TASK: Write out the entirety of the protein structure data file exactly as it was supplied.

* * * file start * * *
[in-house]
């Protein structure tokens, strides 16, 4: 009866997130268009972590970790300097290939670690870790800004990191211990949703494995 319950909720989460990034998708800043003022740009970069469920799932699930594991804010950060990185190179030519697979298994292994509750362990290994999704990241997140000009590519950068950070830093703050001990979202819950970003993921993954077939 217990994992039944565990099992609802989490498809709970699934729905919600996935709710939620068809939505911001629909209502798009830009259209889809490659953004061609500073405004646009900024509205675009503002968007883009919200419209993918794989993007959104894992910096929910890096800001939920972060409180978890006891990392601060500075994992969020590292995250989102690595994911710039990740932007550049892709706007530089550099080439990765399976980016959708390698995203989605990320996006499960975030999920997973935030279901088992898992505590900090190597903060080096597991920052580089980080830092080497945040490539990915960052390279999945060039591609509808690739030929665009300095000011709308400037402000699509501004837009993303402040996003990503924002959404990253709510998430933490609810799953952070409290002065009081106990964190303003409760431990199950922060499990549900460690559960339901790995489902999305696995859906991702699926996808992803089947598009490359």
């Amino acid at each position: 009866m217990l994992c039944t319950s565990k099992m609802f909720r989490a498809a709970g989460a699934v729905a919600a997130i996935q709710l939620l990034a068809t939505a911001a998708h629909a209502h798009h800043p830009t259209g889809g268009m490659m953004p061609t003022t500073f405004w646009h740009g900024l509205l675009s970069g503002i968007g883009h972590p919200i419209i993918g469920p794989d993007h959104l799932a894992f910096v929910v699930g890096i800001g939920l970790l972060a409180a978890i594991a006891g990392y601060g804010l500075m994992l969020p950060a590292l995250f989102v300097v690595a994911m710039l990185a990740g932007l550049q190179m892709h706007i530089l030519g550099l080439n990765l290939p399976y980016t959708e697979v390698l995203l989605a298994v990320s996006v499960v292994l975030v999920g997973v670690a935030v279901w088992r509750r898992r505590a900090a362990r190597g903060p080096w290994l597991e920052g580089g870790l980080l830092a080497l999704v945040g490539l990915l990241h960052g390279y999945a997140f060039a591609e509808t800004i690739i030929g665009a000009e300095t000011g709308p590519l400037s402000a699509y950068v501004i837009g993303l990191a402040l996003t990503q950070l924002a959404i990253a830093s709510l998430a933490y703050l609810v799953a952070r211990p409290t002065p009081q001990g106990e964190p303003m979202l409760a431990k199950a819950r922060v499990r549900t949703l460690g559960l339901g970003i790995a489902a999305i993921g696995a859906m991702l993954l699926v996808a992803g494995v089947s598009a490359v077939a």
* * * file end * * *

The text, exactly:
[in-house]
């Protein structure tokens, strides 16, 4: 009866997130268009972590970790300097290939670690870790800004990191211990949703494995 319950909720989460990034998708800043003022740009970069469920799932699930594991804010950060990185190179030519697979298994292994509750362990290994999704990241997140000009590519950068950070830093703050001990979202819950970003993921993954077939 217990994992039944565990099992609802989490498809709970699934729905919600996935709710939620068809939505911001629909209502798009830009259209889809490659953004061609500073405004646009900024509205675009503002968007883009919200419209993918794989993007959104894992910096929910890096800001939920972060409180978890006891990392601060500075994992969020590292995250989102690595994911710039990740932007550049892709706007530089550099080439990765399976980016959708390698995203989605990320996006499960975030999920997973935030279901088992898992505590900090190597903060080096597991920052580089980080830092080497945040490539990915960052390279999945060039591609509808690739030929665009300095000011709308400037402000699509501004837009993303402040996003990503924002959404990253709510998430933490609810799953952070409290002065009081106990964190303003409760431990199950922060499990549900460690559960339901790995489902999305696995859906991702699926996808992803089947598009490359």
């Amino acid at each position: 009866m217990l994992c039944t319950s565990k099992m609802f909720r989490a498809a709970g989460a699934v729905a919600a997130i996935q709710l939620l990034a068809t939505a911001a998708h629909a209502h798009h800043p830009t259209g889809g268009m490659m953004p061609t003022t500073f405004w646009h740009g900024l509205l675009s970069g503002i968007g883009h972590p919200i419209i993918g469920p794989d993007h959104l799932a894992f910096v929910v699930g890096i800001g939920l970790l972060a409180a978890i594991a006891g990392y601060g804010l500075m994992l969020p950060a590292l995250f989102v300097v690595a994911m710039l990185a990740g932007l550049q190179m892709h706007i530089l030519g550099l080439n990765l290939p399976y980016t959708e697979v390698l995203l989605a298994v990320s996006v499960v292994l975030v999920g997973v670690a935030v279901w088992r509750r898992r505590a900090a362990r190597g903060p080096w290994l597991e920052g580089g870790l980080l830092a080497l999704v945040g490539l990915l990241h960052g390279y999945a997140f060039a591609e509808t800004i690739i030929g665009a000009e300095t000011g709308p590519l400037s402000a699509y950068v501004i837009g993303l990191a402040l996003t990503q950070l924002a959404i990253a830093s709510l998430a933490y703050l609810v799953a952070r211990p409290t002065p009081q001990g106990e964190p303003m979202l409760a431990k199950a819950r922060v499990r549900t949703l460690g559960l339901g970003i790995a489902a999305i993921g696995a859906m991702l993954l699926v996808a992803g494995v089947s598009a490359v077939a």